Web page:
Feather made the right choice, he should not have stayed with Maddy. Intro:
Sonya Hartnett’s The Ghost’s Child reveals the mystifying story of Matilda’s remarkable journey up the mountain of life. Even though the departure of Feather pained Maddy emotionally, the overall outcome significantly boosted her emotional strength and confidence. Feather loved Maddy so much, but he knew he couldn’t change, so he had to do what was best for Maddy in order for her to be happy. The loss of Feather as well as the Fay encouraged Maddy to embark on many new adventures. At the end of Matilda’s glorious journey of life, she was, truly, happy. BP1:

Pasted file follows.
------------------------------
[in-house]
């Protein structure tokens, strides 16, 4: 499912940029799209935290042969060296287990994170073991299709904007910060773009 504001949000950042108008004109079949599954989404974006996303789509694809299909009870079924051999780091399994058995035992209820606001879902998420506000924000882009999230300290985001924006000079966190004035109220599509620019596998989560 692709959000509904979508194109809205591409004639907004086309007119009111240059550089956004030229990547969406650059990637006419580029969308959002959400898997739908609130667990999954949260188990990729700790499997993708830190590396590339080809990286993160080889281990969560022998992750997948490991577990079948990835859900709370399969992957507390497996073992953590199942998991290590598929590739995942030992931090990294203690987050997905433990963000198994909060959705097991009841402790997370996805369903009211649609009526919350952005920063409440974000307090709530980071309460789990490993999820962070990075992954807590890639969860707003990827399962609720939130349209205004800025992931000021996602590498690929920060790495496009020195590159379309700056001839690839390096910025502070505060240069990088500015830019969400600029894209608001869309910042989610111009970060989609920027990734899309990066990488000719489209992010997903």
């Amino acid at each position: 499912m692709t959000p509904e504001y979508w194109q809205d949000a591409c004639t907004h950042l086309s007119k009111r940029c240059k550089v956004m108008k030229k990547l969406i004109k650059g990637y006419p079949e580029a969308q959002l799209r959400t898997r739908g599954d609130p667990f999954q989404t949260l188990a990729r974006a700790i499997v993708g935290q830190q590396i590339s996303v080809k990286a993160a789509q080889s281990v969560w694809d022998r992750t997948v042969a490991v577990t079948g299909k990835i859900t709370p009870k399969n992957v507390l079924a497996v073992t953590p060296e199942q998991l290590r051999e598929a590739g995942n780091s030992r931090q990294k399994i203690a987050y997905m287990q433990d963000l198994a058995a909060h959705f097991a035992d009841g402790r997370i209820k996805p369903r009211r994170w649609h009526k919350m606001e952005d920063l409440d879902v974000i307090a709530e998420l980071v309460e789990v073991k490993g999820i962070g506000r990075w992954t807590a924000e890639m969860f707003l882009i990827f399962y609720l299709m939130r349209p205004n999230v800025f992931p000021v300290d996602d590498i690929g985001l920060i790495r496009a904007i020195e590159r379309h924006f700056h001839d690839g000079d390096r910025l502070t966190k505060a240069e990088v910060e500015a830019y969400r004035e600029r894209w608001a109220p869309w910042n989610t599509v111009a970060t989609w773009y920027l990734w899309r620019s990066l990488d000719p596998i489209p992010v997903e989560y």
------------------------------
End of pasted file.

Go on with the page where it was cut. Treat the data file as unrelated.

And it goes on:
All Feather wanted was for Maddy to be happy, and the only way that was possible was to free her from herself by leaving her and letting her go. Maddy had thought that because of all the times he crept off to the beach, and to be with just the water and sand, that "Feather didn't care" about her, but it was not her, it was that Maddy was "less important than this strange, mysterious summoning thing". Feather knew he couldn’t change his lifestyle to live with Maddy, and if he didn’t, he would continue to hurt her inside. The only way to satisfy them both was to leave. It was not the fact that Feather could not change for Maddy, but that he could not change enough for Maddy. Feather is willing to do anything for Maddy to “make her happy”. Even when he says that “it makes no difference” to him, it actually does, and he knows that if he does “move to the desert” with Maddy, they won’t be able to live happily together because of Feathers urge to get back to his old life. Maddy was holding Feather back by making him more civilized and changing him to be the opposite of the person she fell in love with. After living with Feather for quite a while, Maddy “still called him Feather, but it was easy to forget why” because of the new clothes she made him wear and his hair was washed and looked smart, and he had just lost the “strange smoky...
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